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Subscribe to this list via RSS Blog posts tagged in liminal
Video shared by on in Paths Blogs

If you're interested in the psychology underpinning Donald Trump and the roots that fostered his way of thinking and the breaking down of empathy. Here's a man I studied Spiritual Activism (part of my Human Ecology Masters degree) in a fascinating talk...

 

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Posted by on in Paths Blogs
Faeries and Liminal Places

So, apologies for being so long since my last blog post! I’ve been burning the midnight oil, with my new book being launched on 8 July. Now I can take a step back, as I’ve done all I can, and wait to see how the book is received. It’s an anxious time, but also an exciting time for most authors, an in-between time. These liminal times seem to be a recurring theme in my life. And not least to do with the denizens of the Otherworld.

There are certain times of the year when I feel closest to the Fair Folk, the Faeries, the Twlwyth Teg, the Sidhe, however you wish to call them. Beltane and Samhain are the usual portals when the veils between this world and the Otherworld are at their thinnest, but the time around Summer Solstice and high summer also holds a great and powerful bridge that spans across to take us into the most enchanted of places. The long twilight nights are ideal for communing with the Otherworld, and it’s lovely and warm enough on a summer evening.

As a Hedge Druid and a Hedge Witch, I have found several places around where I live where I feel a certain magical quality exists, one that is most definitely fey.

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Posted by on in SageWoman Blogs
How Were Those Eclipses for You?

So, how's the last month been? Was it intense? If not for you, then for acquaintances, social circle, family members?

Or maybe not. One thing I have learned as I have saged with age, is that the more you become conscious - mindful of all the various strands and strains, as well as the bigger issues - less dramatic happenings, well, happen to you personally. Some people need the neonlit drama to din in the meaning or life lesson that has been avoided.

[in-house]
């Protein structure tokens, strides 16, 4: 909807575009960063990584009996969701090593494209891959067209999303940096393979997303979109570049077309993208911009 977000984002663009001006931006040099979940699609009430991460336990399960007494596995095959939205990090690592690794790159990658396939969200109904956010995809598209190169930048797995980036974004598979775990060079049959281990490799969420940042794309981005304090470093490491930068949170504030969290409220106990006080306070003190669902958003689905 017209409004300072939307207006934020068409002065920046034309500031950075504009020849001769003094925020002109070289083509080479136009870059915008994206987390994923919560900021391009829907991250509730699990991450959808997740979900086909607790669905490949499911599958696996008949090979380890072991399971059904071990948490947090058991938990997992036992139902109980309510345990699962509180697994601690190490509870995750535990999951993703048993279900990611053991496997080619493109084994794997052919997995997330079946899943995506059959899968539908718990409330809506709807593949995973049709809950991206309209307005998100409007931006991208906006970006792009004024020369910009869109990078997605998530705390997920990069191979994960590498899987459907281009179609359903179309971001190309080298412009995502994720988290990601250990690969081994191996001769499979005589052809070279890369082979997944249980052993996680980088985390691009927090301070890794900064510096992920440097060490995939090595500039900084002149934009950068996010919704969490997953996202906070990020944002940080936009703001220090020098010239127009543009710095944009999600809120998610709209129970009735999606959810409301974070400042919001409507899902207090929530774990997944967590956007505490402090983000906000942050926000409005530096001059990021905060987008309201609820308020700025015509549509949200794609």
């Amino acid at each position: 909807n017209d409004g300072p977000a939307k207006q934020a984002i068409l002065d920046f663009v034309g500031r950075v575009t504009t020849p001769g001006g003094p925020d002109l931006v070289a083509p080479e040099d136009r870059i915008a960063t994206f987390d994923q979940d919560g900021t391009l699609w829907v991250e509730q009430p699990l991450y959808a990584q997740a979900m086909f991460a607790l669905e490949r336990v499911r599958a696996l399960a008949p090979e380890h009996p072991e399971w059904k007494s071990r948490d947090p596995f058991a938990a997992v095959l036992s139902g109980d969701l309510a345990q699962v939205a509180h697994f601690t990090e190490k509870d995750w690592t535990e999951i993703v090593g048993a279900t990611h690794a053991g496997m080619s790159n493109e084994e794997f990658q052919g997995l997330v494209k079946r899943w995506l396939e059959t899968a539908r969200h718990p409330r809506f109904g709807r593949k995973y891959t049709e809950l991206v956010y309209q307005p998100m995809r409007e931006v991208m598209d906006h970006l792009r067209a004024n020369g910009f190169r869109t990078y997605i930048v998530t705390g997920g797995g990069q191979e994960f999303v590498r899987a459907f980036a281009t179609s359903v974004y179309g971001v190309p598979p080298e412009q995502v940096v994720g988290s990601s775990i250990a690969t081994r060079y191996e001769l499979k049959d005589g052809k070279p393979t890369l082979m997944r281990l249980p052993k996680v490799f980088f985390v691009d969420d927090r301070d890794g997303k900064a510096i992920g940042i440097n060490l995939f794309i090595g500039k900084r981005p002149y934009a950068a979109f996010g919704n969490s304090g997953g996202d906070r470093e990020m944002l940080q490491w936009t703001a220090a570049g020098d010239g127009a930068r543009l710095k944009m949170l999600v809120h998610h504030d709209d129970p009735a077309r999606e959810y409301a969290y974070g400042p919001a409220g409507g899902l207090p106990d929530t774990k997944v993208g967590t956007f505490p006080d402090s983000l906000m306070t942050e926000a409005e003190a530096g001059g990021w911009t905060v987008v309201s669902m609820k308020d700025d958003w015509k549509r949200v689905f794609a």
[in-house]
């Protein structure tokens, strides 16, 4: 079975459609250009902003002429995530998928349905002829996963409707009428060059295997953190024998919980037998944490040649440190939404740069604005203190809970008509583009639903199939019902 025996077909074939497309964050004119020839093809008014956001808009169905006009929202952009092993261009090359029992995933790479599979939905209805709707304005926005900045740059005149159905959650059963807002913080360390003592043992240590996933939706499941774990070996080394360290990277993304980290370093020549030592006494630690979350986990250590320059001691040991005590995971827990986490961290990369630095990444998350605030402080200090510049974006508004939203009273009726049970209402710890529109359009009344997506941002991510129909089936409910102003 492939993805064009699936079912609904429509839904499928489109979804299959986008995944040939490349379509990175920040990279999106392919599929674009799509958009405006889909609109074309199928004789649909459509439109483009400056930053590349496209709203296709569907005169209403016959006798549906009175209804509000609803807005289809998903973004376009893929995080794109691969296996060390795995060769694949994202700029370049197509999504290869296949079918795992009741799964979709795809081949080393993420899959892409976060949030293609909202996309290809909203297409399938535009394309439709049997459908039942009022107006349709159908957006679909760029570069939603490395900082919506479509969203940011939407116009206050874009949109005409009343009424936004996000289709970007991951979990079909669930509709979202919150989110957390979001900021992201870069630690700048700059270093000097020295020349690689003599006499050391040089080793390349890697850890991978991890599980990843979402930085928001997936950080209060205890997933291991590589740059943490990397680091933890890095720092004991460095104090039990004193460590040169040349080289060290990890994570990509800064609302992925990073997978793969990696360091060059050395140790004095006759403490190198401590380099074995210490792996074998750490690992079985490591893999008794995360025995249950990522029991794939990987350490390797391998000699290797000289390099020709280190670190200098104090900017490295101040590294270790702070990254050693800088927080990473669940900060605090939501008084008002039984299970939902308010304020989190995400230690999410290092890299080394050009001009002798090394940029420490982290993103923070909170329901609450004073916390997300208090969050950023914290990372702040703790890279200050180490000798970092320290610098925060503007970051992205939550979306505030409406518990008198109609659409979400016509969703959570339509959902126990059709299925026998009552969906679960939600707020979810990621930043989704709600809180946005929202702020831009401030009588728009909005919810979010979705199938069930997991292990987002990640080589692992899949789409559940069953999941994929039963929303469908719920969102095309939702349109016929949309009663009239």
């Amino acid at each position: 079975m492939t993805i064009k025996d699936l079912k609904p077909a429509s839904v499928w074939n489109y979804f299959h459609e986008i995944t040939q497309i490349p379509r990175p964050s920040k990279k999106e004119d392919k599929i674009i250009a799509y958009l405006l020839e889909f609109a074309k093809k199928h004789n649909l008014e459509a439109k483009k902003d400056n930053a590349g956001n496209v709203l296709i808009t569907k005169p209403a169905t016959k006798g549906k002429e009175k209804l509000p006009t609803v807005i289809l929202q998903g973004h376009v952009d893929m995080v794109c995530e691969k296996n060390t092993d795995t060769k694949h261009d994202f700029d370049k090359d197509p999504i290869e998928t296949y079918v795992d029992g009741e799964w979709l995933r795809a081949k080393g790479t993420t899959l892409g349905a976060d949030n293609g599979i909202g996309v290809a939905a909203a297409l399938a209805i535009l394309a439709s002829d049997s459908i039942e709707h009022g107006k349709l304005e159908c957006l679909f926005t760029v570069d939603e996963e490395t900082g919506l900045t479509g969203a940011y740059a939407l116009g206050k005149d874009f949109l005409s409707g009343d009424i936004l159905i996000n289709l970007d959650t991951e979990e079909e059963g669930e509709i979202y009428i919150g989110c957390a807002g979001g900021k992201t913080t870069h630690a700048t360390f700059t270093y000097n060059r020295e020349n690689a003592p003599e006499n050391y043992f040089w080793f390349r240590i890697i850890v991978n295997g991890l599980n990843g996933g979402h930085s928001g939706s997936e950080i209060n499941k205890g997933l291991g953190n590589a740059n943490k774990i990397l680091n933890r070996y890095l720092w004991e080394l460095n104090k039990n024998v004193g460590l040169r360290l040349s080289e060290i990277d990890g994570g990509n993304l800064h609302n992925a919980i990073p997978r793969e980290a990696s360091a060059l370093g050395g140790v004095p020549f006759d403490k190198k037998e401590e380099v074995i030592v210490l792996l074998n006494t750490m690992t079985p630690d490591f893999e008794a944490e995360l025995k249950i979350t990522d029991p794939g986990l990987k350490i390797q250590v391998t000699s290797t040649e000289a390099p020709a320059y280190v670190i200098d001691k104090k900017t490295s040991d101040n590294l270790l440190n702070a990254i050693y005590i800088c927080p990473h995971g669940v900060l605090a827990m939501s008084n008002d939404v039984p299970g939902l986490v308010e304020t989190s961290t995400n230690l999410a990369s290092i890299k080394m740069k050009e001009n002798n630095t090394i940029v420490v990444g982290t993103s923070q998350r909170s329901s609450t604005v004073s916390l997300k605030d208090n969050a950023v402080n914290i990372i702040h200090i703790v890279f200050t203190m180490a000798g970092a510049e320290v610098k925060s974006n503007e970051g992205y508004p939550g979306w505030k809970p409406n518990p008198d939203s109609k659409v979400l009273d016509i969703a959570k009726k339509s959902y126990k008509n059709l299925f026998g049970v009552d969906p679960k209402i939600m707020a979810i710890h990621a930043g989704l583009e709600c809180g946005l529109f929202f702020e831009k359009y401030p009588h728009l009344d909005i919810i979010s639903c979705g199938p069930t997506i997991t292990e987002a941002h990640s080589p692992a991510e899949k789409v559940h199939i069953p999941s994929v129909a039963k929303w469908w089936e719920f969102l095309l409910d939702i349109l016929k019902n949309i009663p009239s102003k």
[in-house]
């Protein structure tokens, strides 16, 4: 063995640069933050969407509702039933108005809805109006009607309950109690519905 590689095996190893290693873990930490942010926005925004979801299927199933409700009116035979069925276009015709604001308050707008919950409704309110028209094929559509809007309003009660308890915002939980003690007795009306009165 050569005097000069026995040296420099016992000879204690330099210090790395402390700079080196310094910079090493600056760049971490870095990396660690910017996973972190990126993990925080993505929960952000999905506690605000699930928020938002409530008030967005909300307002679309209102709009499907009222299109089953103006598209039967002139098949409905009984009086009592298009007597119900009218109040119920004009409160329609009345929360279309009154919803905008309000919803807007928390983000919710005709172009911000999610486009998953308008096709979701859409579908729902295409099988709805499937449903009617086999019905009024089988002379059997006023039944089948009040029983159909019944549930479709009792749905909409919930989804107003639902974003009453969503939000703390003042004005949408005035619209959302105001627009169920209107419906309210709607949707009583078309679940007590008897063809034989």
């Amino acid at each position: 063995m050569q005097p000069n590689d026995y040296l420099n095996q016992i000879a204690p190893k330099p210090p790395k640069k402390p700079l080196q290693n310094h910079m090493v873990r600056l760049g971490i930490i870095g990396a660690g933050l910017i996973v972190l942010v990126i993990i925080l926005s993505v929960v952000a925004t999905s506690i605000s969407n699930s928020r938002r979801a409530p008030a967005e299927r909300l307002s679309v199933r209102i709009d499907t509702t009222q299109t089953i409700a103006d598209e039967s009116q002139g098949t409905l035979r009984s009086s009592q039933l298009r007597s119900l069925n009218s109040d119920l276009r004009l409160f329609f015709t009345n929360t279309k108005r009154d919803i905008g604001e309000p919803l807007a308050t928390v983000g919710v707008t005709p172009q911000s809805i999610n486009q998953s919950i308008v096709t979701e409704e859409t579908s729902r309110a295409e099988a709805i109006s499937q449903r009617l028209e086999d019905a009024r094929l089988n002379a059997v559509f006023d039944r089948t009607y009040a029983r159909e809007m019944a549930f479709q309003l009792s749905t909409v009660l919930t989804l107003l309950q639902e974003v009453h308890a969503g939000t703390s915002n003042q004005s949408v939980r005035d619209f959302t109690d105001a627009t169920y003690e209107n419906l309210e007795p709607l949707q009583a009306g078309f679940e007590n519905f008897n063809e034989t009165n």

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Posted by on in Studies Blogs
Protecting the Threshold

Just as a field has a fence or hedge, and every forest an edge, so does every household have a boundary, a liminal space in which, for perhaps no more than a split second, one is neither in nor out. One is in between.

Power lies in these in-between, or liminal, spaces – power that can be benign or malign. Scholar Claude Lecouteux describes the house as a "protective cocoon, one that is sacred and magical" (48). As ancient homes tended to be passed down from generation to generation, it was common for a man (as women often joined the homes of their spouses when they married) to be born in the house in which they lived and to die there. This means that inherited homes were also the places in which one's parents, grandparents, and so on had been born, lived, and died.

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Recent Comments - Show all comments
  • J'Karrah
    J'Karrah says #
    We have two Foo lions who guard our front door (male and female) and an iron dragon who watches the back. We also painted protect
  • The Cunning Wife
    The Cunning Wife says #
    Very nice! I also have a bindrune written beneath our threshold that I created for protection. Love your guardian figures as well.
  • Tasha Halpert
    Tasha Halpert says #
    Informative and interesting, Thanks!
  • Anthony Gresham
    Anthony Gresham says #
    My parents kept a wreath on the door most of the year. Theirs was just decoration I'm sure but the habit probably grew out of ear
  • The Cunning Wife